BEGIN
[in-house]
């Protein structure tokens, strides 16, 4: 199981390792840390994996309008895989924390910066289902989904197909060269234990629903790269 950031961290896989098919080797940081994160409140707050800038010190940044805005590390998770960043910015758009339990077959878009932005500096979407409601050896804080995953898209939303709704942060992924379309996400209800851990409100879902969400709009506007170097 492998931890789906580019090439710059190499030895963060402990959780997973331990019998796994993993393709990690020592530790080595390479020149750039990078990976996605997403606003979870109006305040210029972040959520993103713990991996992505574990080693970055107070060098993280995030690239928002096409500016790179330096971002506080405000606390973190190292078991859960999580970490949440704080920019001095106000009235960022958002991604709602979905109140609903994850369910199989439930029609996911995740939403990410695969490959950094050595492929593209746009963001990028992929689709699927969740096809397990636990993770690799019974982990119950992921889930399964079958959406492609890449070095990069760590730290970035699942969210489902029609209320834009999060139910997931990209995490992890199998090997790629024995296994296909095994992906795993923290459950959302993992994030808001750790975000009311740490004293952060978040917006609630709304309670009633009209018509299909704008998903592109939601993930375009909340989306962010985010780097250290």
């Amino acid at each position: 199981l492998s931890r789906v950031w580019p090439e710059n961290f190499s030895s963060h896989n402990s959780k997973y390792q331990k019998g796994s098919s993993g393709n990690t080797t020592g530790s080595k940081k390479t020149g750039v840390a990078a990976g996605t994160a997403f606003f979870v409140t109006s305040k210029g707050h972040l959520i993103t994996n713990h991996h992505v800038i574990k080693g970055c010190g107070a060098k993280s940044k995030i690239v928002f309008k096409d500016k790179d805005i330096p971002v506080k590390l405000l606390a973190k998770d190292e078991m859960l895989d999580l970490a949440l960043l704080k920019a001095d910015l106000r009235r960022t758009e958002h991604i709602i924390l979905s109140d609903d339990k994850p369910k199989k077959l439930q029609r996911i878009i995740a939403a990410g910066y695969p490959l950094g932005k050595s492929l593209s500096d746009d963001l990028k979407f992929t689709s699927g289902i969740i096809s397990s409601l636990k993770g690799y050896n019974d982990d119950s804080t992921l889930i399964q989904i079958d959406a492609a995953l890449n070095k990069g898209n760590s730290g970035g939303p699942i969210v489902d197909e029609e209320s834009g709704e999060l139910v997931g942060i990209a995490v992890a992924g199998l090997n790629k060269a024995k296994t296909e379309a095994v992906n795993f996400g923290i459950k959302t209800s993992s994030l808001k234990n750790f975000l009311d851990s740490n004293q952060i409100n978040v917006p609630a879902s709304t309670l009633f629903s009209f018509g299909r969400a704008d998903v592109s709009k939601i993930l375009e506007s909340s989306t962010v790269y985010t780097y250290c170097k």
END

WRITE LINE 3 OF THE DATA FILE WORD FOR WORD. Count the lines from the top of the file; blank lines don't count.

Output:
């Amino acid at each position: 199981l492998s931890r789906v950031w580019p090439e710059n961290f190499s030895s963060h896989n402990s959780k997973y390792q331990k019998g796994s098919s993993g393709n990690t080797t020592g530790s080595k940081k390479t020149g750039v840390a990078a990976g996605t994160a997403f606003f979870v409140t109006s305040k210029g707050h972040l959520i993103t994996n713990h991996h992505v800038i574990k080693g970055c010190g107070a060098k993280s940044k995030i690239v928002f309008k096409d500016k790179d805005i330096p971002v506080k590390l405000l606390a973190k998770d190292e078991m859960l895989d999580l970490a949440l960043l704080k920019a001095d910015l106000r009235r960022t758009e958002h991604i709602i924390l979905s109140d609903d339990k994850p369910k199989k077959l439930q029609r996911i878009i995740a939403a990410g910066y695969p490959l950094g932005k050595s492929l593209s500096d746009d963001l990028k979407f992929t689709s699927g289902i969740i096809s397990s409601l636990k993770g690799y050896n019974d982990d119950s804080t992921l889930i399964q989904i079958d959406a492609a995953l890449n070095k990069g898209n760590s730290g970035g939303p699942i969210v489902d197909e029609e209320s834009g709704e999060l139910v997931g942060i990209a995490v992890a992924g199998l090997n790629k060269a024995k296994t296909e379309a095994v992906n795993f996400g923290i459950k959302t209800s993992s994030l808001k234990n750790f975000l009311d851990s740490n004293q952060i409100n978040v917006p609630a879902s709304t309670l009633f629903s009209f018509g299909r969400a704008d998903v592109s709009k939601i993930l375009e506007s909340s989306t962010v790269y985010t780097y250290c170097k």